There are some kinds of illness in which entire restoration to health is possible only by letting the complaint run its natural course; after which it disappears without leaving any trace of its existence. But if the sufferer is very impatient, and, while he is still affected, insists that he is completely well, in this case, too, Time will grant the loan, and the complaint may be shaken off; but life-long weakness and chronic mischief will be the interest paid upon it.

Again, in time of war or general disturbance, a man may require ready money at once, and have to sell out his investments in land or consols for a third or even a still smaller fraction of the sum he would have received from them, if he could have waited for the market to right itself, which would have happened in due course; but he compels Time to grant him a loan, and his loss is the interest he has to pay. Or perhaps he wants to go on a long journey and requires the money: in one or two years he could lay by a sufficient sum out of his income, but he cannot afford to wait; and so he either borrows it or deducts it from his capital; in other words, he gets Time to lend him the money in advance. The interest he pays is a disordered state of his accounts, and permanent and increasing deficits, which he can never make good.

Such is Time's usury; and all who cannot wait are its victims. There is no more thriftless proceeding than to try and mend the measured pace of Time. Be careful, then, not to become its debtor.

In the daily affairs of life, you will have very many opportunities of recognizing a characteristic difference between ordinary people of prudence and discretion. In estimating the possibility of danger in connection with any undertaking, an ordinary man will confine his inquiries to the kind of risk that has already attended such undertakings in the past; whereas a prudent person will look ahead, and consider everything that might possibly happen in the future, having regard to a certain Spanish maxim: lo que no acaece en un ano, acaece en un rato—a thing may not happen in a year, and yet may happen within two minutes.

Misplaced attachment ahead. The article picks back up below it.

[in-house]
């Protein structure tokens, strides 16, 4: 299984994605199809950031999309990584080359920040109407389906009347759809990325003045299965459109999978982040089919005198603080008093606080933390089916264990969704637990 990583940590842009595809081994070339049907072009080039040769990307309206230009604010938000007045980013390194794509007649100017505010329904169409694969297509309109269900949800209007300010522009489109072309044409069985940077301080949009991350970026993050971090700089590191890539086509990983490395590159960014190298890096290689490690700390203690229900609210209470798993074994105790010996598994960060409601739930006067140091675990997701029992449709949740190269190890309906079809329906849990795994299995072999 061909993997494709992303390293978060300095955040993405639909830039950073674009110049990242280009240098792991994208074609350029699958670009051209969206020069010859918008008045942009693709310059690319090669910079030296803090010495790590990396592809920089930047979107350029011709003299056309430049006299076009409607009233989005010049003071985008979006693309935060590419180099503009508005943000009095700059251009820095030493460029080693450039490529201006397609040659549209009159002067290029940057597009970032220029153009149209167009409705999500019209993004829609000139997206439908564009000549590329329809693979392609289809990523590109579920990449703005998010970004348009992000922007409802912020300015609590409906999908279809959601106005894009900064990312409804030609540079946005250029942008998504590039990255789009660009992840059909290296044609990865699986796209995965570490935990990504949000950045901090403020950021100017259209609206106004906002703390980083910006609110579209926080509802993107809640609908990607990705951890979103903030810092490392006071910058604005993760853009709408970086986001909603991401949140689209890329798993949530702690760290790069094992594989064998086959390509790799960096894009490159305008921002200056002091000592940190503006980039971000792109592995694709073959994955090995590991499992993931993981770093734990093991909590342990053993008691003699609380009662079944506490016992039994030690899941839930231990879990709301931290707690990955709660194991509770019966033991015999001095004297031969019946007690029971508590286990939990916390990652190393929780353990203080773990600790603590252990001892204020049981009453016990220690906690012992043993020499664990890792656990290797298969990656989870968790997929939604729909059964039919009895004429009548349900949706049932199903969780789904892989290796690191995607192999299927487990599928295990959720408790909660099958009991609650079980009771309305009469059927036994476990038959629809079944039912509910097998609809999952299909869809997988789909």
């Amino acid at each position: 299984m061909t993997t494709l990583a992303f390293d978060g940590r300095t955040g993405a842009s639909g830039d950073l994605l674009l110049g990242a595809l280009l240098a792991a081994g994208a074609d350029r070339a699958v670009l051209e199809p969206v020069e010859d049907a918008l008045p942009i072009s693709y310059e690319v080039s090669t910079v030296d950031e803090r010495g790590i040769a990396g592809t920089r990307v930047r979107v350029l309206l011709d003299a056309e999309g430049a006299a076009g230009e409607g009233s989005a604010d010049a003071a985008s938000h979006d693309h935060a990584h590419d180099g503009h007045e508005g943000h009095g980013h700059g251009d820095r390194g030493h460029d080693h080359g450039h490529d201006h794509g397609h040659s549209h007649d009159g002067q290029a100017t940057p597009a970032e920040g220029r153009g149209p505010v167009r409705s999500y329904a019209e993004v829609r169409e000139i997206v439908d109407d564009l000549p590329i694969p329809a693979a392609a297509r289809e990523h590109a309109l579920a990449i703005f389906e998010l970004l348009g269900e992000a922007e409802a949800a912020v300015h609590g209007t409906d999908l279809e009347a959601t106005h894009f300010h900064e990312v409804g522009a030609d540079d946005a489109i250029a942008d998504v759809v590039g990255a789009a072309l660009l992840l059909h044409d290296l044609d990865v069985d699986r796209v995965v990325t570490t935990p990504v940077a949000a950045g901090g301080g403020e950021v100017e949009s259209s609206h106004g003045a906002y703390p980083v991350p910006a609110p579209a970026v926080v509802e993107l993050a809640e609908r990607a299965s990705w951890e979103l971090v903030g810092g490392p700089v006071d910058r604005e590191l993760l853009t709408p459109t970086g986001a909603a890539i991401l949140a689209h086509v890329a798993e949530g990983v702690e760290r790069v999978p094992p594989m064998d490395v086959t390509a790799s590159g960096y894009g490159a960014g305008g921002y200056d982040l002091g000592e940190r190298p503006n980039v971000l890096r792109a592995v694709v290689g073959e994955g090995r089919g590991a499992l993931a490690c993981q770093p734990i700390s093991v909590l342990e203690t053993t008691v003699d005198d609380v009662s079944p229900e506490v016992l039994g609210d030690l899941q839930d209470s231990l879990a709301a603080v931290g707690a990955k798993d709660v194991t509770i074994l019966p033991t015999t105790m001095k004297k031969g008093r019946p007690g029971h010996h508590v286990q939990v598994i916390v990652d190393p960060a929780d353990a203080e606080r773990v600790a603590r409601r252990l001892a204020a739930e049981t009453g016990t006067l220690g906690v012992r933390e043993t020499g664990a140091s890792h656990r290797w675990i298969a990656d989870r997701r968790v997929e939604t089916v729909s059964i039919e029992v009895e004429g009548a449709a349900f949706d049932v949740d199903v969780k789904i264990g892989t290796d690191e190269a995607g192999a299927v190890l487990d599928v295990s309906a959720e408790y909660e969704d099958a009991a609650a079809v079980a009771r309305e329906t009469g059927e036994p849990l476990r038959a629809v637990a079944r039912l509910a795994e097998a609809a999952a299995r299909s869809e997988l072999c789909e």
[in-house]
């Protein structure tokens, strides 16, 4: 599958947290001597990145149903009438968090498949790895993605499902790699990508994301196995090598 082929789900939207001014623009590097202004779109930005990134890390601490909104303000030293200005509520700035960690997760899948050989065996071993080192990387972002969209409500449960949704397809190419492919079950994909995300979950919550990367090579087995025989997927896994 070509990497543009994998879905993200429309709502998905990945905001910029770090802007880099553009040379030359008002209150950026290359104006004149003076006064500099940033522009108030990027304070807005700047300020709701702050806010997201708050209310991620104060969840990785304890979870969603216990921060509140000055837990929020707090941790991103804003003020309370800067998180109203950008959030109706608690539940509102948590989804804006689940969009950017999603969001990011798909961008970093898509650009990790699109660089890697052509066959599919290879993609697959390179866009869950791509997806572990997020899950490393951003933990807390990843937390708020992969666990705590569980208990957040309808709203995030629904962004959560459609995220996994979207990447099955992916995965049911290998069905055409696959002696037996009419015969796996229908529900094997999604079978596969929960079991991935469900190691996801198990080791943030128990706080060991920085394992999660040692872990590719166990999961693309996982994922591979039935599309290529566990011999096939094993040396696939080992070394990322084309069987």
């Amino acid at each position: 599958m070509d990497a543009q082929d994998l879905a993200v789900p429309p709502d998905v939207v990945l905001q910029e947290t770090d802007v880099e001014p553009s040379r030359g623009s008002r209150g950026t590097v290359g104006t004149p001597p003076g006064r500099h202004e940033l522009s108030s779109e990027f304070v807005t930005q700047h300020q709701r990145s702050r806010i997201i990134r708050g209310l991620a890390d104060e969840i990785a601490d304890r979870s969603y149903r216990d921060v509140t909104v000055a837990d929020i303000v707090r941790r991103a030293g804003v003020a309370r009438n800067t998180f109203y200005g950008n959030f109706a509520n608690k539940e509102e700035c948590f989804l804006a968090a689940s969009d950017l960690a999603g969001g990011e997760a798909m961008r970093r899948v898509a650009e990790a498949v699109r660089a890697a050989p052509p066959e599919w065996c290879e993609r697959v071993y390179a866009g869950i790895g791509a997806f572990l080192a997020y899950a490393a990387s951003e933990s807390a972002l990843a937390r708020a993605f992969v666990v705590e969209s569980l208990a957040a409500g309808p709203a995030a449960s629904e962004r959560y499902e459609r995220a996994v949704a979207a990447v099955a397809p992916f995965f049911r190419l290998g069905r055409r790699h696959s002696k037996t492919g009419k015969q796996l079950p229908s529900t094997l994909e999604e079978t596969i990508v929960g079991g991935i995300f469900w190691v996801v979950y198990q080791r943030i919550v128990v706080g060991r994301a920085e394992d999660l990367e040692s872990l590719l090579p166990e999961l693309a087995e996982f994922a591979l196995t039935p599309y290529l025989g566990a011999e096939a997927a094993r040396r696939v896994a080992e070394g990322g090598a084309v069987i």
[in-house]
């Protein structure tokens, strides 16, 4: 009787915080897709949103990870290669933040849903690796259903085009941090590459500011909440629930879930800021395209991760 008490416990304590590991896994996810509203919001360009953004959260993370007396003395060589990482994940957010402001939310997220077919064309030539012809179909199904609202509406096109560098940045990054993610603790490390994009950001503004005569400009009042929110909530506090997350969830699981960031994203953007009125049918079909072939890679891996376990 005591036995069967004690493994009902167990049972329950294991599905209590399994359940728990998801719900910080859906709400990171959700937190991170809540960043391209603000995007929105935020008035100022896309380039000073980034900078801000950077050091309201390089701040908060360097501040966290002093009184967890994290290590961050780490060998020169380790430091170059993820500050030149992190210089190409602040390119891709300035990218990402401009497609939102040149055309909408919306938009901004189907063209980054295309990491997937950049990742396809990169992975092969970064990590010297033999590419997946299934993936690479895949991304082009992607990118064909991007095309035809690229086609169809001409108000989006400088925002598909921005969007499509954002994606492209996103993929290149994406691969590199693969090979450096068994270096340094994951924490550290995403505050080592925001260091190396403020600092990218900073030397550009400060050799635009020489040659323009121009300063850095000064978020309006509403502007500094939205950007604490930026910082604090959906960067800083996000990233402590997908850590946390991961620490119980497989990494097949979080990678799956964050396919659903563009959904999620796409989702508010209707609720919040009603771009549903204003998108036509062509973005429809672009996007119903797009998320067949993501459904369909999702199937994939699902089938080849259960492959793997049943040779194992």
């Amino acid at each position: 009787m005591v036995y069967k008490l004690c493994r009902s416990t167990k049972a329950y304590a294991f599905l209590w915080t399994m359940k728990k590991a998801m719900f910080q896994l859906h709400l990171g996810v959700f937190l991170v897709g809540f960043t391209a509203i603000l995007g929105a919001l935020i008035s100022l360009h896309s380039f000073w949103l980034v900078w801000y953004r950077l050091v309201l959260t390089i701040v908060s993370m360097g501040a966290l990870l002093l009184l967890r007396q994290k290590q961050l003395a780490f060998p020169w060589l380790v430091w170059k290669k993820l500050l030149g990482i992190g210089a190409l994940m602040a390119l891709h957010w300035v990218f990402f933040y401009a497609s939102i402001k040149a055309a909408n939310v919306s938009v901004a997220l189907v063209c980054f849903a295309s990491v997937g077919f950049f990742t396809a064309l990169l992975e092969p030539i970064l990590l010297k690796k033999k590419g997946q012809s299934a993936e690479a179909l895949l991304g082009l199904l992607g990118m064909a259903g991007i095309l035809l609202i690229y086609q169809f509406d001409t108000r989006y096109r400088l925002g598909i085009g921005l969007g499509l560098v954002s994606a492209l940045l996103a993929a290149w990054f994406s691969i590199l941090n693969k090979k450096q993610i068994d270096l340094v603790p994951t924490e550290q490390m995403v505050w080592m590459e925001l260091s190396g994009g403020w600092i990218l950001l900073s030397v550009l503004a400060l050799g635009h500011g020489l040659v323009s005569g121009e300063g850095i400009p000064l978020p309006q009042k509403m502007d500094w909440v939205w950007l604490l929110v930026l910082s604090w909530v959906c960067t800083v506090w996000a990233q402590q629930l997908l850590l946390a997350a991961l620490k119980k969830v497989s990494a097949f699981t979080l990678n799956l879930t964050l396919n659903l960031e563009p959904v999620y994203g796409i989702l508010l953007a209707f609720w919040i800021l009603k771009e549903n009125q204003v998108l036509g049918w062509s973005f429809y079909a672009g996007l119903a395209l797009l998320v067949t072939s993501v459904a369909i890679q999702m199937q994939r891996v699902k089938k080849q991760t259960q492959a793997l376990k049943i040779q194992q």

The difference in question is, of course, quite natural; for it requires some amount of discernment to calculate possibilities; but a man need only have his senses about him to see what has already happened.

Do not omit to sacrifice to evil spirits. What I mean is, that a man should not hesitate about spending time, trouble, and money, or giving up his comfort, or restricting his aims and denying himself, if he can thereby shut the door on the possibility of misfortune. The most terrible misfortunes are also the most improbable and remote—the least likely to occur. The rule I am giving is best exemplified in the practice of insurance,—a public sacrifice made on the altar of anxiety. Therefore take out your policy of insurance!

Whatever fate befalls you, do not give way to great rejoicings or great lamentations; partly because all things are full of change, and your fortune may turn at any moment; partly because men are so apt to be deceived in their judgment as to what is good or bad for them. Almost everyone in his turn has lamented over something which afterwards turned out to be the very best thing for him that could have happened—or rejoiced at an event which became the source of his greatest sufferings. The right state of mind has been finely portrayed by Shakespeare:

“I have felt so many quirks of joy and grief, That the first face of neither, on the start, Can woman me unto't.”

(All's Well that Ends Well, Act. ii. Sc. 2.)